On average, playing D&D is the most satisfying thing I do, following by reading, then the more mentally demanding tasks such as research and D&D prep, followed by exercise. Activities such as research and D&D prep score lower because they are intellectually demanding work; world-building, deciphering papers and equations, trying concepts, etc. These don’t give quite such a visceral response as playing with friends or reading a really good book; they do, however, provide longer-term satisfaction, such as creating interesting job opportunities and actually preparing the D&D games which rank higher. Although I tend to gravitate towards the most satisfying activities, the relatively flatness across the board means I still put effort into the lower scoring activities; they’re not too much worse and are still tolerable.

Now enter video games, movies & TV, and browsing the internet:

satisfaction levels after video games

These activities are designed to stimulate and satiate the reptilian part of our brains, and it shows. As satisfying as D&D, reading novels and to a lesser extend D&D prep and research are, they can’t compete (or require more effort, such as having to prep a D&D session to actually play it). Once more, I tend to gravitate towards the most satisfying activities.

The discrepancy between the newly introduced, hyper-optimized activities and other ones is so large that, after doing one of the more satisfying activities, my mind is hyped up on dopamine and needs to reset before tolerating more “boring”/long-term satisfaction activities; I need a cool-down period before I can sit down to read a paper or world-build. My brain seems almost indignant at having its catnip removed, and so will sulk for a time before working again. The cool down period, unfortunately, needs to be something unstimulating to counter-balance the previous activity, such as organizing LEGO, cleaning, or just sitting and staring at the wall. This means lost time beyond the time spent playing video games, watching a show, or doom-scrolling.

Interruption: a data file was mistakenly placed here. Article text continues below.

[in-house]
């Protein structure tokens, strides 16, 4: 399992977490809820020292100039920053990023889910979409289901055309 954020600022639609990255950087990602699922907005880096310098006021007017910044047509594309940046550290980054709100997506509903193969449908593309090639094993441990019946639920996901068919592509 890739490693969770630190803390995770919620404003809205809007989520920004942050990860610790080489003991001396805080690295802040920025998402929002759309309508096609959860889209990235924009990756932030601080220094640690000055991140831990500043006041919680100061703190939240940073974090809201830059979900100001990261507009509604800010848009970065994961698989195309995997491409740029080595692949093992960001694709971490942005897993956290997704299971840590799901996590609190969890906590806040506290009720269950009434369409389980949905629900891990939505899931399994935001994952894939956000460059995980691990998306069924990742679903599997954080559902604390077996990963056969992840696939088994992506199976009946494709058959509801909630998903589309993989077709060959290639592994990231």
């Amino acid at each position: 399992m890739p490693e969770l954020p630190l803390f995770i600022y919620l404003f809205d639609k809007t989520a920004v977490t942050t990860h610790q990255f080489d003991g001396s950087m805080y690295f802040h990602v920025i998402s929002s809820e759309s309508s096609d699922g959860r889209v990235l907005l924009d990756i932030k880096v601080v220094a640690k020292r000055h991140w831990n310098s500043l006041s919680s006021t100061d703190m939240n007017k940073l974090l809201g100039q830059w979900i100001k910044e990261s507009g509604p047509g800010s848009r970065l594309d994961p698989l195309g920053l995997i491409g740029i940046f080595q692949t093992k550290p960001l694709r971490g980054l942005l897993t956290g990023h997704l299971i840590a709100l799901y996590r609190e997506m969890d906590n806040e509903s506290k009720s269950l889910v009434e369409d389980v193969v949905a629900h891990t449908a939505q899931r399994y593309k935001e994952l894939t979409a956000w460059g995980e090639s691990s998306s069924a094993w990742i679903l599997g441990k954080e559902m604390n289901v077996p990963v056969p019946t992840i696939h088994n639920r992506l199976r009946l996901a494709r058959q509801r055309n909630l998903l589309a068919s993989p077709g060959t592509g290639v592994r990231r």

Eye Fatigue

A further impact of video games, movies and TV shows, and the internet is that they all require staring at a screen. I find I have a finite tolerance for looking at a screen; after a couple hours, my vision blurs and my eyes feel lethargic and drained. Using their limited daily capacity on drivel means there is less left over for other more essential tasks.

Solution?

Video games, movies and TV, and the internet are addictive, make transitioning to other activites much harder, and cause eye fatigue. So how to fix my consumption habits?

Previously, I’ve found revoking my own rights to the internet before noon keeps me from going on my phone and setting a bad precedent for the day, whereas removing video games entirely keeps me from having to “reset” my activity level before continuing with something else. I sold my desktop and didn’t buy a game console; having a weak laptop proved to be a boon in this case, as I could not longer play anything but the lowest requirement games. Movies and TV shows were also relatively easy to avoid since I simply don’t like them very much, and didn’t watch them out of my own volition.

I use the past tense because, since the beginning of covid, I moved back home with the family. A family which still plays lots of video games and watches tons and tons of television. My previous coping mechanism had been to cut any temptation out of my life, akin to not buying chocolate so it’s not sitting around at home teasing you. Now that I’m constantly surrounded by my vices, I’m finding I just can’t cope. I don’t want to pin the blame externally, because I’m the one with poor self-control.

So what’s the solution? No clue.